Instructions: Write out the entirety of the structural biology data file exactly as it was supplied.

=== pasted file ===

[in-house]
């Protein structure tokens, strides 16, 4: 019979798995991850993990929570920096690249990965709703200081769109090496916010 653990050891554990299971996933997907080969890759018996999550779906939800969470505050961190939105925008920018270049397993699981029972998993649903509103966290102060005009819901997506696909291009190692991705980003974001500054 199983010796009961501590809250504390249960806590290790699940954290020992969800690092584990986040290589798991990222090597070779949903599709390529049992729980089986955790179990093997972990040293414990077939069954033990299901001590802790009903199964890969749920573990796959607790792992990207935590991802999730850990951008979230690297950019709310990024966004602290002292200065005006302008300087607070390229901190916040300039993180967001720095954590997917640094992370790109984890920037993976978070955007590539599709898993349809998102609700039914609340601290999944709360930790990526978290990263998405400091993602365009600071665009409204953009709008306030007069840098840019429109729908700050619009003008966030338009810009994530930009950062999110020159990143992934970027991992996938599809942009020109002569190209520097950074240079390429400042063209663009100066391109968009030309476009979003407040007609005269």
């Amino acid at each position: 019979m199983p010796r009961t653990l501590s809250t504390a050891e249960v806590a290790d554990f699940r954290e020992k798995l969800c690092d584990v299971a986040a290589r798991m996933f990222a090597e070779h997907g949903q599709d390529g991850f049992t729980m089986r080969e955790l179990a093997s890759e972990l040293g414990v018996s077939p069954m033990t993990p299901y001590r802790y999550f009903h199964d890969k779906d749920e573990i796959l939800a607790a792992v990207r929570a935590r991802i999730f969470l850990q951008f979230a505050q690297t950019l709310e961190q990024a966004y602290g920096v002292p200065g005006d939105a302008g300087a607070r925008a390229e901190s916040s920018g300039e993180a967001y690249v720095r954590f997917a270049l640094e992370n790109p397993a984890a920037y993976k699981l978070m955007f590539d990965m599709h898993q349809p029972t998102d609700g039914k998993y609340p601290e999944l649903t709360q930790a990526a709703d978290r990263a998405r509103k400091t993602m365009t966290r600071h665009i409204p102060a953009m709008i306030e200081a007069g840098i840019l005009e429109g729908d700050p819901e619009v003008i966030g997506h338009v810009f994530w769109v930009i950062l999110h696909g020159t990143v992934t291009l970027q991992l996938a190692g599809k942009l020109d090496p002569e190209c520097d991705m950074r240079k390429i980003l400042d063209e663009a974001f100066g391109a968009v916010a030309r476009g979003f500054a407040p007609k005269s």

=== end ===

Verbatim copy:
[in-house]
């Protein structure tokens, strides 16, 4: 019979798995991850993990929570920096690249990965709703200081769109090496916010 653990050891554990299971996933997907080969890759018996999550779906939800969470505050961190939105925008920018270049397993699981029972998993649903509103966290102060005009819901997506696909291009190692991705980003974001500054 199983010796009961501590809250504390249960806590290790699940954290020992969800690092584990986040290589798991990222090597070779949903599709390529049992729980089986955790179990093997972990040293414990077939069954033990299901001590802790009903199964890969749920573990796959607790792992990207935590991802999730850990951008979230690297950019709310990024966004602290002292200065005006302008300087607070390229901190916040300039993180967001720095954590997917640094992370790109984890920037993976978070955007590539599709898993349809998102609700039914609340601290999944709360930790990526978290990263998405400091993602365009600071665009409204953009709008306030007069840098840019429109729908700050619009003008966030338009810009994530930009950062999110020159990143992934970027991992996938599809942009020109002569190209520097950074240079390429400042063209663009100066391109968009030309476009979003407040007609005269």
């Amino acid at each position: 019979m199983p010796r009961t653990l501590s809250t504390a050891e249960v806590a290790d554990f699940r954290e020992k798995l969800c690092d584990v299971a986040a290589r798991m996933f990222a090597e070779h997907g949903q599709d390529g991850f049992t729980m089986r080969e955790l179990a093997s890759e972990l040293g414990v018996s077939p069954m033990t993990p299901y001590r802790y999550f009903h199964d890969k779906d749920e573990i796959l939800a607790a792992v990207r929570a935590r991802i999730f969470l850990q951008f979230a505050q690297t950019l709310e961190q990024a966004y602290g920096v002292p200065g005006d939105a302008g300087a607070r925008a390229e901190s916040s920018g300039e993180a967001y690249v720095r954590f997917a270049l640094e992370n790109p397993a984890a920037y993976k699981l978070m955007f590539d990965m599709h898993q349809p029972t998102d609700g039914k998993y609340p601290e999944l649903t709360q930790a990526a709703d978290r990263a998405r509103k400091t993602m365009t966290r600071h665009i409204p102060a953009m709008i306030e200081a007069g840098i840019l005009e429109g729908d700050p819901e619009v003008i966030g997506h338009v810009f994530w769109v930009i950062l999110h696909g020159t990143v992934t291009l970027q991992l996938a190692g599809k942009l020109d090496p002569e190209c520097d991705m950074r240079k390429i980003l400042d063209e663009a974001f100066g391109a968009v916010a030309r476009g979003f500054a407040p007609k005269s």